Military drills conflict with Georgia offshore drilling

Department of Defense says national security could be at risk

New maps from Oceana highlight concerns from the Department of Defense (DOD) over expanded offshore drilling activities and infrastructure in the Atlantic Ocean. (Credit: Oceana)

A new report suggests that drilling off Georgia could be limited by military training exercises.

 

D.C.-based Oceana crunched data from 2010 and 2015 Department of Defense reports to show that about three-quarters of the area off Georgia is largely incompatible with offshore drilling due to longstanding military operations.

“We want to highlight the fact that DOD’s own assessment of offshore drilling indicates it would threaten the existing national security,” said Diane Hoskins campaign director at Oceana. “These are places for our military to hone their skill set.”

The Atlantic Ocean was removed from the proposed five-year plan for offshore leasing in March 2016 and all pending permits for seismic airgun blasting in the Atlantic were denied in January 2017, but both are now back on the table (as well as new areas in the eastern Gulf of Mexico, and Pacific and Arctic oceans), following an executive order from the Trump administration in April.

U.S. Rep. Buddy Carter, who represents all of Georgia’s coastal counties, supports offshore drilling. He’s well aware of the military’s concerns, he said.

“This information is not new and it seems disingenuous to report on information now that my office and I have been discussing with Department of Defense officials for more than a year,” he wrote in an email response. “While I support an all of the above energy approach which includes offshore energy development, I hope the First District community knows this is not new news to me. I believe any offshore development should not interfere with the missions at Kings Bay and I have been working to ensure that doesn’t happen.”

The offshore operations include more than that of Naval Submarine Base Kings Bay in Camden County, said Joe Bouchard, a retired Navy captain and former member of the National Security Council under President Bill Clinton. It’s multiple branches of the military.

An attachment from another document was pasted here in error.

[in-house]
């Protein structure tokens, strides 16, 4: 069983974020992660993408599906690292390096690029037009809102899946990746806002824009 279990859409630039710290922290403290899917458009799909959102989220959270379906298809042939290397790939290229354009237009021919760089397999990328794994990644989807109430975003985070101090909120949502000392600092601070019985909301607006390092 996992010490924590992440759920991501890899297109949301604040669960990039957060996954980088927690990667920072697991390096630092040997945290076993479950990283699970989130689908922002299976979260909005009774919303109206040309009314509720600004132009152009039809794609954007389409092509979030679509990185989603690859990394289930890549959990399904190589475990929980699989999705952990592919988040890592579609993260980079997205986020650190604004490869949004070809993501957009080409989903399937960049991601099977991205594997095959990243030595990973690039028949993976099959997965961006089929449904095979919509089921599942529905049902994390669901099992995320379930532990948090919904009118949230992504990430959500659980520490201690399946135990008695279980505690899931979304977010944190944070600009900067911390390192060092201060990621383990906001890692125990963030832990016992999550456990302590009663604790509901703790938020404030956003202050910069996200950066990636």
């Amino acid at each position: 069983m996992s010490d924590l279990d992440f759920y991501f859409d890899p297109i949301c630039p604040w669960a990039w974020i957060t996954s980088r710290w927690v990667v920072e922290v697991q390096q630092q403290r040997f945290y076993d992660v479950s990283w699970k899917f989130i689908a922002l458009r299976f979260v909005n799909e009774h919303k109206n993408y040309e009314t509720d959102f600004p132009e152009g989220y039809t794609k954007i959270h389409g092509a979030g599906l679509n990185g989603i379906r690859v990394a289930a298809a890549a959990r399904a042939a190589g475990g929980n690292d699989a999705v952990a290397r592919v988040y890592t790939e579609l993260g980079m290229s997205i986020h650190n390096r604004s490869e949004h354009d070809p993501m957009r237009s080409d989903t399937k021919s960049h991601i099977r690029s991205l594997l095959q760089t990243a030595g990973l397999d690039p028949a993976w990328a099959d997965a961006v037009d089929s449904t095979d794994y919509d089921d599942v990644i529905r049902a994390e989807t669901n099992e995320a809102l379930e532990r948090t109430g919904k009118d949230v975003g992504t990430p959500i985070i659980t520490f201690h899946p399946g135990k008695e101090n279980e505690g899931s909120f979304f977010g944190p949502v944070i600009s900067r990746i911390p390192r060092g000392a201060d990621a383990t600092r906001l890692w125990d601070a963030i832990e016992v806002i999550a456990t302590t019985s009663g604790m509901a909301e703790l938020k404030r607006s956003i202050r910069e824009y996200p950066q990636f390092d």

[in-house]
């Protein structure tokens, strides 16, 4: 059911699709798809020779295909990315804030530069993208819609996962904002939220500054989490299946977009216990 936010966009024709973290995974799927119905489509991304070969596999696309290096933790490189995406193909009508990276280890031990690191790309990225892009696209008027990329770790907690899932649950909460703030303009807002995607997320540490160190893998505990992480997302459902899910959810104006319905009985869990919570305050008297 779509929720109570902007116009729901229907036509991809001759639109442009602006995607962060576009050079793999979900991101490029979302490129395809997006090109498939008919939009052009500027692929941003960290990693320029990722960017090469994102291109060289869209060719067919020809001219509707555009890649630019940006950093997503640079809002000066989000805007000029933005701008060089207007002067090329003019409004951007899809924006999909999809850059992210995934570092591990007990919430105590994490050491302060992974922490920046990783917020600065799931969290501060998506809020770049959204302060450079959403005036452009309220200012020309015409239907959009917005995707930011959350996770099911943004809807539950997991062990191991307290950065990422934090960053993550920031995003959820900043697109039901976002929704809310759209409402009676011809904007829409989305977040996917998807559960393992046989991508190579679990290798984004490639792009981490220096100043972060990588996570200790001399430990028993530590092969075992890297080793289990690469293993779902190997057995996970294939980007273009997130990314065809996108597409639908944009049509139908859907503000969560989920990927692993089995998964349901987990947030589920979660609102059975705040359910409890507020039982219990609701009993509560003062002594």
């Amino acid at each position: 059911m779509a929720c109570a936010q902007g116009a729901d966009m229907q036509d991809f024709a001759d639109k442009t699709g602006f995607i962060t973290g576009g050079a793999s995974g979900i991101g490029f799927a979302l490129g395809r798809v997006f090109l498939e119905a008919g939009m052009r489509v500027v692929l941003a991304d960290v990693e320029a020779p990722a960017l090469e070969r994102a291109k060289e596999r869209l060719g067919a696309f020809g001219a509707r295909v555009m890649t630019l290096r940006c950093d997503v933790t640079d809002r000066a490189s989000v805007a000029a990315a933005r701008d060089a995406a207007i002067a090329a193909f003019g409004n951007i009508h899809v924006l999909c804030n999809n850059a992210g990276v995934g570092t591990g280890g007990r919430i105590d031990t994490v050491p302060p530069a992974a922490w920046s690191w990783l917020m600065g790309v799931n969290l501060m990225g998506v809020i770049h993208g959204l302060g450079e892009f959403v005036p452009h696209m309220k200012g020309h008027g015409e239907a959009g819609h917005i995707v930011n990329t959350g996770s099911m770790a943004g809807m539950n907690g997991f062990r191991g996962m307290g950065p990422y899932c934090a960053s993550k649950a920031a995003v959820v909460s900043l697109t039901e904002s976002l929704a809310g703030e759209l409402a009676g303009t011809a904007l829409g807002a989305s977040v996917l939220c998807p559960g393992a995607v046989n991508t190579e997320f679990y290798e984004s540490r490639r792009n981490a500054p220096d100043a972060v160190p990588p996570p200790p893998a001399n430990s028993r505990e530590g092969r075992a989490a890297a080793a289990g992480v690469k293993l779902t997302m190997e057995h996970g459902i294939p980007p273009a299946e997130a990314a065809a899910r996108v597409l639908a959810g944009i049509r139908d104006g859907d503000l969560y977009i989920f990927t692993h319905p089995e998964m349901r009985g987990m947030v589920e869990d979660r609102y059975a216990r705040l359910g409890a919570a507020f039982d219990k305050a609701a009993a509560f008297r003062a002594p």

“Drilling off the coast of Georgia is a horrible idea and DOD is saying no we don’t want you drilling. Training there is too important. And there’s really no where to move it to.”

The area in question is used for a wide variety of live ordnance training including the use of up to 2000-pound bombs and cluster bombs, air-to-surface missiles and gunnery, suface-to-air missiles and gunnery and air-to-air missiles and gunnery, as noted in the U.S. Fleet Forces Command 2009 Final Environmental Impact Statement. Major and minor training exercises take place here more than 50 days a year.

“Allowing drilling off the coast of Georgia would impair the ability of military forces to use the area to maintain the combat readiness for deployment,” Bouchard said.

In Virginia, where Bouchard was commander of Naval Station Norfolk, Oceana’s analysis determined that DOD has classified an estimated 94 percent of the waters as incompatible with drilling.

More than 135 East Coast municipalities, including Savannah and Tybee Island, have expressed opposition or concern over seismic airgun blasting and/or offshore drilling. Also opposed are the governors of New Jersey, Delaware, Maryland, Virginia, North Carolina and South Carolina and an alliance representing more than 41,000 businesses and 500,000 fishing families from Florida to Maine.

“The Department of Defense could not be more clear – offshore drilling in the Atlantic is a threat to national security,” said Diane Hoskins, campaign director at Oceana. “With an oil surplus and historically low fuel prices, it makes absolutely no sense to put East Coast communities, state economies and national security at risk, all for less than five months’ worth of oil.”

At least one legislative effort looks to fast track offshore drilling. Last week a bill called SECURE, for Strengthening the Economy with Critical Untapped Resources to Expand American Energy, was introduced in the U.S. House of Representatives to require sale of approved offshore oil and gas leases. If enacted, the bill would support expanded offshore drilling and exploration, fast-track seismic airgun blasting, and blocking implementation of the Arctic safety drilling rule.

Along the Atlantic coast, nearly 1.4 million jobs and more than $95 billion in gross domestic product rely on ocean ecosystems, mainly through fishing, tourism and recreation. Additionally, DOD spending amounted to $53 billion in Virginia and $12.6 billion in Georgia in 2015 alone.

“Changes to areas used for military readiness operations could upend these massive contributions to Virginia and Georgia’s economies,” said Hoskins. “It’s time for Washington to listen to those that have the most to lose from expanding offshore drilling.”

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Sat, 11/18/2017 - 11:21pm

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